Walt Whitman’s Leaves of Grass covers many facets of human love, including love of the physical body. Whitman’s book contains many poems that try to embrace the beauty of the human body instead of covering it up. Whitman describes the human form in close detail throughout Leaves of Grass, but one of his poems in particular is especially vivid in detail. In “Children of Adam”, the fourth book of Leaves of Grass, Whitman gives readers a celebratory look at the human form. “I Sing the Body Electric” is one poem in particular that demonstrates how Whitman celebrates the human body through descriptive language of love and the human form and by elevating the human form to something more than a simple vessel for a soul. Whitman uses these techniques to emphasize the idea that mortal human forms are no less magnificent than spiritual bodies.
The first section of “I Sing the Body Electric” emphasizes the notion that the body is something to ...view middle of the document...
He repeatedly uses the listing of this imagery to emphasize that all of the many parts of the human body should be celebrated. He even focuses specifically on detailing everything about the male and female form in part nine by writing lines that detail the elements of the human body. His verses in this section cover “All attitudes, all the shapeliness, all the belongings of my or your body or of any one's body, male or female” (lines 27-28). His unrestrained descriptions of the human body works to emphasize his message.
In part four of the poem, Whitman expresses the joy of coming into contact with the human body that he described in earlier sections. To Whitman, images of human love and the human body are not explicit or profane. This expression is communicated in the verse, “There is something in staying close to men and women and looking on them, and in the contact and odor of them, that pleases the soul well” (lines 7-8). This sensual joy is also expressed in part three of “I Sing the Body Electric”, where he meticulously describes the appearance of farmer he knows and also the delight of being close to that farmer. Whitman is undoubtedly trying to remove negative images of the physical form and show none of aspects of the human body deserve to be scorned. One of his verses specifically articulates this concept by saying, “The man's body is sacred and the woman's body is sacred” (part 6 line 12). In “I Sing the Body Electric”, Whitman does not refrain from detailing the human body but instead attempts to make it an object of admiration.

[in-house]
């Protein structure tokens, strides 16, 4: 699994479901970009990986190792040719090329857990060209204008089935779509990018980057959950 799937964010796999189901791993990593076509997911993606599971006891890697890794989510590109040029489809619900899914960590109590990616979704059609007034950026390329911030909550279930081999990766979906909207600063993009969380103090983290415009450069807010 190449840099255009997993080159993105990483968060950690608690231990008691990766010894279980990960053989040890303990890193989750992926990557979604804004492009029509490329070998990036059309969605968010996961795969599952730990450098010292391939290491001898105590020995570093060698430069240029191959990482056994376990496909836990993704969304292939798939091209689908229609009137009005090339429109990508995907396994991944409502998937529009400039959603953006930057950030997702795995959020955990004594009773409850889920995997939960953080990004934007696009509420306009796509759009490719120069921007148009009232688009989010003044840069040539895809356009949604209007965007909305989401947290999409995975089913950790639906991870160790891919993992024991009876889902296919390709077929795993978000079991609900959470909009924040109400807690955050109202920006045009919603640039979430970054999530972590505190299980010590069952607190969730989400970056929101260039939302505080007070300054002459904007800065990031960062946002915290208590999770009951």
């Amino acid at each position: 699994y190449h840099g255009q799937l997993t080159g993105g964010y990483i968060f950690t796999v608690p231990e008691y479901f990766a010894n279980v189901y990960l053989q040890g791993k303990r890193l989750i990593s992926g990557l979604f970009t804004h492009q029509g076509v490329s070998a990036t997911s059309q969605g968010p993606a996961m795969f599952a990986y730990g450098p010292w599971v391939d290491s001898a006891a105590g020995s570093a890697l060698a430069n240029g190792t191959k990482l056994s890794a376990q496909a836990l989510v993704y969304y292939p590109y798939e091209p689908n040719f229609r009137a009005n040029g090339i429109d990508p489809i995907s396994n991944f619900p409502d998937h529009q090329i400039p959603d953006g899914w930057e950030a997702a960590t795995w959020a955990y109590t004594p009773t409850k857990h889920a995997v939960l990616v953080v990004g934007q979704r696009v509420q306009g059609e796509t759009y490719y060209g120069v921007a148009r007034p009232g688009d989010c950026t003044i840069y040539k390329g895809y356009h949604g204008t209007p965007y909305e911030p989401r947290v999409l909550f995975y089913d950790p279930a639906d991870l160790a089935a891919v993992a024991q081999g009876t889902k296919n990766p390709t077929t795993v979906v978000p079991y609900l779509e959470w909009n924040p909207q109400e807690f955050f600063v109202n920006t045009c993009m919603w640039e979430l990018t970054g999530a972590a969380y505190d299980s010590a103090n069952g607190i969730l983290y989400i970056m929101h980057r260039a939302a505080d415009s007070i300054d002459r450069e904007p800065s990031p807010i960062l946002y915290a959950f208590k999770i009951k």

Whitman intended to celebrate humanity in “I Sing the Body Electric”, and he is successful in elevating the human form in his poem. He uses his techniques of description and listing the merits of all aspects of humanity effectively, and while some of the verses may be considered “graphic” by the reader, they are not vulgar. Instead, the descriptions serve to portray people as they really are and to emphasize the point their mortal forms are something to exalt.
Whitman, Walt. “I Sing the Body Electric.” Leaves of Grass. Project Gutenberg, 2008. EBook. 8 Apr. 2014. .